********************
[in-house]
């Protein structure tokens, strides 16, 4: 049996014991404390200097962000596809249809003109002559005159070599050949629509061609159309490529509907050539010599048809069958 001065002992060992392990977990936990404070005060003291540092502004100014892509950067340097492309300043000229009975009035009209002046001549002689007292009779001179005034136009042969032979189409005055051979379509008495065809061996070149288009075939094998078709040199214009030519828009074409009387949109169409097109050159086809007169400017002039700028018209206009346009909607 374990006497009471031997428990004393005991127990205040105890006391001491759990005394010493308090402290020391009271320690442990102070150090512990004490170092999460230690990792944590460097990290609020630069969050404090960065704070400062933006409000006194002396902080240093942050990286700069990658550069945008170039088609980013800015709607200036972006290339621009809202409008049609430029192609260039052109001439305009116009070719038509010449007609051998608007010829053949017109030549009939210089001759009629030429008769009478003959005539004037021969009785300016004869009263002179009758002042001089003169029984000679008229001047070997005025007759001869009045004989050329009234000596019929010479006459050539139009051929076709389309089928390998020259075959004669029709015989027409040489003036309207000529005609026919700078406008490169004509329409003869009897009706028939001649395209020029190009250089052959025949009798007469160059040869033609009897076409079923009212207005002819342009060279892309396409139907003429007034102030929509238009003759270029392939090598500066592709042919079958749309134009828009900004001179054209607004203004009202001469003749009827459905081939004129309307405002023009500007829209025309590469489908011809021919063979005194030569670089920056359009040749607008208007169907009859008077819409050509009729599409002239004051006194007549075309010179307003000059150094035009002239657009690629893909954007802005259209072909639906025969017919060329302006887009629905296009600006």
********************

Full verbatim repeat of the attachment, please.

[in-house]
């Protein structure tokens, strides 16, 4: 049996014991404390200097962000596809249809003109002559005159070599050949629509061609159309490529509907050539010599048809069958 001065002992060992392990977990936990404070005060003291540092502004100014892509950067340097492309300043000229009975009035009209002046001549002689007292009779001179005034136009042969032979189409005055051979379509008495065809061996070149288009075939094998078709040199214009030519828009074409009387949109169409097109050159086809007169400017002039700028018209206009346009909607 374990006497009471031997428990004393005991127990205040105890006391001491759990005394010493308090402290020391009271320690442990102070150090512990004490170092999460230690990792944590460097990290609020630069969050404090960065704070400062933006409000006194002396902080240093942050990286700069990658550069945008170039088609980013800015709607200036972006290339621009809202409008049609430029192609260039052109001439305009116009070719038509010449007609051998608007010829053949017109030549009939210089001759009629030429008769009478003959005539004037021969009785300016004869009263002179009758002042001089003169029984000679008229001047070997005025007759001869009045004989050329009234000596019929010479006459050539139009051929076709389309089928390998020259075959004669029709015989027409040489003036309207000529005609026919700078406008490169004509329409003869009897009706028939001649395209020029190009250089052959025949009798007469160059040869033609009897076409079923009212207005002819342009060279892309396409139907003429007034102030929509238009003759270029392939090598500066592709042919079958749309134009828009900004001179054209607004203004009202001469003749009827459905081939004129309307405002023009500007829209025309590469489908011809021919063979005194030569670089920056359009040749607008208007169907009859008077819409050509009729599409002239004051006194007549075309010179307003000059150094035009002239657009690629893909954007802005259209072909639906025969017919060329302006887009629905296009600006």